From slow-motion video to speedy-keyboards, there are a few things that have locked our attention this month; and we’ve rounded them up to showcase the very-best gadgets you need to check out this March.
Sony Xperia XZ Premium
Sony has always prided itself on its smartphone cameras, and its new Xperia XZ Premium delivers arguably the best on the market, not to mention that its powered by the latest Qualcomm Snapdragon 835 processor, which is first on any smartphone. The shooter features Sony’s Motion Eye Sensor, which allows for the “slowest” slow-motion on any phone. Being able to shoot at 960 frames per second is pretty much unheard of on a smartphone, and is still a relatively neat trick in the world of point and shoot.
In addition to this, the Xperia XZ Premium got all the bits needed to create a world-beating phone: a big 5.5-inch 4K display with HDR, Android 7.1.1 and top-end water resistance.
Razer Project Valerie
The newest laptop from Razer is a prototype called Project Valerie, and it’s very different from the current Razer lineup, which goes for a slim minimalism, as Project Valerie is bigger and bolder. Its 17-inch display is packed into a pretty thick case, but only because there are two additional 17-inch displays hidden in inside the lid. Razer says this is, “the world’s first portable laptop with three built-in monitors.” Which seems to be true. The two extra screens pop out from either side of the main display, via what Razer calls “an automated deployment mechanism,” and snap into place without needing user adjustment.
The laptop has an Nvidia GeForce GTX 1080 graphics card, which is the current top of the line for laptops, and each of the three displays uses Nvidia G-sync technology, which matches the screen refresh rate and the output of the graphics hardware.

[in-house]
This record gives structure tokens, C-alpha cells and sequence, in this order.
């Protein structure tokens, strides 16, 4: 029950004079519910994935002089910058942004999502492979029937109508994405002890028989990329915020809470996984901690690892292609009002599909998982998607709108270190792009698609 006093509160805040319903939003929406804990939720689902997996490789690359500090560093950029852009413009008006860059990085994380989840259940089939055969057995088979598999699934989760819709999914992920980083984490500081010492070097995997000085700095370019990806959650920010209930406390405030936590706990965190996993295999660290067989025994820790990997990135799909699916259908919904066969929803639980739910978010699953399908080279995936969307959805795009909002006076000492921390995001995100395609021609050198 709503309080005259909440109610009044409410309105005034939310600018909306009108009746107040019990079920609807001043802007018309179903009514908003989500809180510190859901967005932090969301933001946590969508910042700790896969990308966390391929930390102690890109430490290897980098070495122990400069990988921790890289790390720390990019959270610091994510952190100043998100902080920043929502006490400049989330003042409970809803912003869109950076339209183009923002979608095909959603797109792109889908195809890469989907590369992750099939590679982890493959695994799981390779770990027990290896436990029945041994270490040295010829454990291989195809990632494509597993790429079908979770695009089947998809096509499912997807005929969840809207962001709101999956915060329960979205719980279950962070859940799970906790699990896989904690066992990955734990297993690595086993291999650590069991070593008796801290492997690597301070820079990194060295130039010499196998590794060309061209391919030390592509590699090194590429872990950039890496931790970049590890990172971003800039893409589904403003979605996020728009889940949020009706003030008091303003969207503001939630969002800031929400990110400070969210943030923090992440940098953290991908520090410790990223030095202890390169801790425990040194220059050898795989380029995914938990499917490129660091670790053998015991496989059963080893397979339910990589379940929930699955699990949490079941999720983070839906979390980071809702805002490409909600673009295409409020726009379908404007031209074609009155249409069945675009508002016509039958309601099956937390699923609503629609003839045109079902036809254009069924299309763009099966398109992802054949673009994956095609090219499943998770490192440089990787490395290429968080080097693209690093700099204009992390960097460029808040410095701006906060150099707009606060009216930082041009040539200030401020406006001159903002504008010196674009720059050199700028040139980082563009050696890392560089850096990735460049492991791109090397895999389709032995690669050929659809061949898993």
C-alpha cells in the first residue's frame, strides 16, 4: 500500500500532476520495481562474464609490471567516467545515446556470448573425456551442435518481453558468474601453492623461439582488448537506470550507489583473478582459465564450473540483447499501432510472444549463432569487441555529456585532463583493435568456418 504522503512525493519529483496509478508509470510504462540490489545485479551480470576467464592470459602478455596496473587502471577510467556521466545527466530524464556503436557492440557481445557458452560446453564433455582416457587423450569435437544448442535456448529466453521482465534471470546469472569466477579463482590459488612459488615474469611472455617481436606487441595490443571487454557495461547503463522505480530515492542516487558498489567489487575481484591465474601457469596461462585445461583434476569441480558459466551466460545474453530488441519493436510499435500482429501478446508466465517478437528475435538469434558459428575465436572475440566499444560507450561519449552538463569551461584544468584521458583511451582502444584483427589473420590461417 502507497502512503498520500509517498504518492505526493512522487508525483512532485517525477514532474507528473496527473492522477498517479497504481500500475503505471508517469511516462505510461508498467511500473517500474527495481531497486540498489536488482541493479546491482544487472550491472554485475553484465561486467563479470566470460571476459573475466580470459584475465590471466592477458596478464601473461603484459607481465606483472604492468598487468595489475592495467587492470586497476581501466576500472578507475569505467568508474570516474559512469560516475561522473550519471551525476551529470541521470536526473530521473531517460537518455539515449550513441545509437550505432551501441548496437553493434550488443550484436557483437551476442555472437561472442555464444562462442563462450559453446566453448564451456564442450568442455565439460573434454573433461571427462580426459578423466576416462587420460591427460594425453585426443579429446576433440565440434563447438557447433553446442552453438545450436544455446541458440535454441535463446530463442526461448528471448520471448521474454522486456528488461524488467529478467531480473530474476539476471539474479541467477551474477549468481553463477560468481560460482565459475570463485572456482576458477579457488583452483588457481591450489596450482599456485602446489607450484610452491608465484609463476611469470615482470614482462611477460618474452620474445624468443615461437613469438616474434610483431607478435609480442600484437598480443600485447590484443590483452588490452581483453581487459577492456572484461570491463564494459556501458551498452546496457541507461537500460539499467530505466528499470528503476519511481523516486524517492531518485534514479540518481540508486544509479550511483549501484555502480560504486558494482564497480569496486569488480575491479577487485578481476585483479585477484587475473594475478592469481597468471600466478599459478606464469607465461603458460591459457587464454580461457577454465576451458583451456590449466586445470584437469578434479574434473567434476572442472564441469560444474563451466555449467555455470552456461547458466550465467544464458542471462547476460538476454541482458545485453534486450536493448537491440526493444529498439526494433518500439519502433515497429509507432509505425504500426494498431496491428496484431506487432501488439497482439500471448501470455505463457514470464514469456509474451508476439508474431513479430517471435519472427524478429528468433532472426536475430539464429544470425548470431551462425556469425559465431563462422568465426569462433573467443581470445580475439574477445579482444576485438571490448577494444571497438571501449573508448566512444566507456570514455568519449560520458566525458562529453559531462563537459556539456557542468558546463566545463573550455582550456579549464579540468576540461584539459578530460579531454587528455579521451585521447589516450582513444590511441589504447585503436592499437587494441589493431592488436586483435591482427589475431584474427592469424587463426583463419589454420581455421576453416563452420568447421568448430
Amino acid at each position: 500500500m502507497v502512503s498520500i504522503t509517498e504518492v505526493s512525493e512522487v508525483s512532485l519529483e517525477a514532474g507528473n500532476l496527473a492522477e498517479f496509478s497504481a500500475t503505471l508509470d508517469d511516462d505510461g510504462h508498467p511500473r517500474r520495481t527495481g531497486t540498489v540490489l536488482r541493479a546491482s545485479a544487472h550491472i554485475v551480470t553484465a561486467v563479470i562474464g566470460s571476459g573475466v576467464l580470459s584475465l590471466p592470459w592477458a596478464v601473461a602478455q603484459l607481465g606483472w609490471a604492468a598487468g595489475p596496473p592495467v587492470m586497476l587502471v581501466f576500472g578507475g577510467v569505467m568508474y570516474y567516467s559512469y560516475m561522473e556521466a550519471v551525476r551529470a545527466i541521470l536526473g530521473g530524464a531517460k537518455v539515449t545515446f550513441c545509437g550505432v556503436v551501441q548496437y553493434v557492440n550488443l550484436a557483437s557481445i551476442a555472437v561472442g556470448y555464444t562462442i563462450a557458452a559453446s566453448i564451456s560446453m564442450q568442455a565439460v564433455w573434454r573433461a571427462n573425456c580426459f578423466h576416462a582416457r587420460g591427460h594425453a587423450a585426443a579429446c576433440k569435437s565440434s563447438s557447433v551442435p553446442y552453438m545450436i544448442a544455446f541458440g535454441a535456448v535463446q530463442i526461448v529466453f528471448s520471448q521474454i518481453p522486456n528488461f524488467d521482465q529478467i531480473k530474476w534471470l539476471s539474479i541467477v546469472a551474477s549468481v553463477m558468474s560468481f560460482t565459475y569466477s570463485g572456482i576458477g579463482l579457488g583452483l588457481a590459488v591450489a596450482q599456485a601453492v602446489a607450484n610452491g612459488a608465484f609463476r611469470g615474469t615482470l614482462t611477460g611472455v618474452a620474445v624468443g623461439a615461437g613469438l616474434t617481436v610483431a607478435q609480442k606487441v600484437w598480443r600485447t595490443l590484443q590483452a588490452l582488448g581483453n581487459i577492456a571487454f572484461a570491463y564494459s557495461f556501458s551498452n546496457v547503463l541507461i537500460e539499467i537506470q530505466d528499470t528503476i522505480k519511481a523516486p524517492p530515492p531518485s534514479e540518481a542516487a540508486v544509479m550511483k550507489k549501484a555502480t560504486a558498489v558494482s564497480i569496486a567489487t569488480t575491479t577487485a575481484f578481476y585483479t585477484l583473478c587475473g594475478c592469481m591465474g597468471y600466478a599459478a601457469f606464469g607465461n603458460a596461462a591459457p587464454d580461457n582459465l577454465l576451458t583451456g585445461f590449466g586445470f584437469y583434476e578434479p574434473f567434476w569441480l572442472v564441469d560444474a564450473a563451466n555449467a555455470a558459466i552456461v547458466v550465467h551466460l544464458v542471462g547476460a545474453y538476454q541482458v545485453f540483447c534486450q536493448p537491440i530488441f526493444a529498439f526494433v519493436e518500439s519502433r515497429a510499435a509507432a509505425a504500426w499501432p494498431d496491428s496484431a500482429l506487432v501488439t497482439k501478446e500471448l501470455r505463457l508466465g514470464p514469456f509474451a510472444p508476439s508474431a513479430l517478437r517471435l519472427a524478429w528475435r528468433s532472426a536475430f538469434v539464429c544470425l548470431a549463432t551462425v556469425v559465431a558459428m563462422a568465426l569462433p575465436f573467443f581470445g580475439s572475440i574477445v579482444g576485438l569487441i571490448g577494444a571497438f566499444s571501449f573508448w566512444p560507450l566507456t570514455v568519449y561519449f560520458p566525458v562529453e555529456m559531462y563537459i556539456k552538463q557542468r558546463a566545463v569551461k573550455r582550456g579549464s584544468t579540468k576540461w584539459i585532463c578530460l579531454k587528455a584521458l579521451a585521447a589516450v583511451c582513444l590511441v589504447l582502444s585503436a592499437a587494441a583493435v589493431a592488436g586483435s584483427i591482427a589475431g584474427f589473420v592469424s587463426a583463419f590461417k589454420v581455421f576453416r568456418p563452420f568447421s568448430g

Samsung Gear Fit2
Samsung’s Gear Fit is one of the best fitness trackers on the market, and the Fit2 is taking things to new levels. Synonymous to the Fit’s design was the curved touchscreen, and there’s nothing to worry about: it’s back with the Fit2, and is as vibrant (and shiny) as ever. However, the display is now wider than before, offering more screen real estate for fitting in additional information. That means extra words in a notification, a more robust media player, and a full map of your run provided by the built-in GPS function, to name a few use cases that take advantage of it best.
The Gear Fit was only compatible with Samsung phones, but the Gear Fit 2 supports almost all modern smartphones. Upon launch the Samsung Gear Fit 2 was only compatible with Android devices, but now you can use it with your iPhone too.
Logitech G Pro Gaming Keyboard
The Logitech G Pro Gaming Keyboard is a compact typing and gaming device, designed from the ground up with esports professions in mind, but as casual and pro gaming continue to emerge, it’s perfect for anyone, really. It’s got a tenkeyless design, which means it does away with the number pad that’s normally off to the right in order to conserve space.
It also features Romer-G mechanical switches. The short actuation distance (the distance the key must travel to be recognized), low actuation force (the force required to reach that distance) and speedy keyboard signal processing combine to make the Romer-G’s some of, if not the fastest switches going. It’s also a very compact unit, built for travel and designed for maximum accessibility in a small amount of space.
An electric skateboard may initially seem like a novel and somewhat unnecessary concept (we were born with legs, after all), but in a world where parking space is as scarce as trustworthy politicians and the need for economical and efficient travel is becoming more and more important, a battery-powered board begins sounding like an extremely attractive prospect.
The Freeboard is a belt-driven, battery-powered skateboard with a deck constructed of bamboo and fibreglass. It feels sturdy and robust enough to more than handle the weight of its components, but still flexible enough for you to persuade it to your (or your feet’s) will.
Due to the 8800Ah battery on the underside of the deck, the entire board itself weighs in at around the 7kg mark, making it solid, but portable enough to carry around. Thankfully, there’s a convinent slit in the deck which acts as a handle to make commuting with the Freeboard on our now seemingly-archaic-legs a relatively easy endeavour.
More stuff to keep you busy: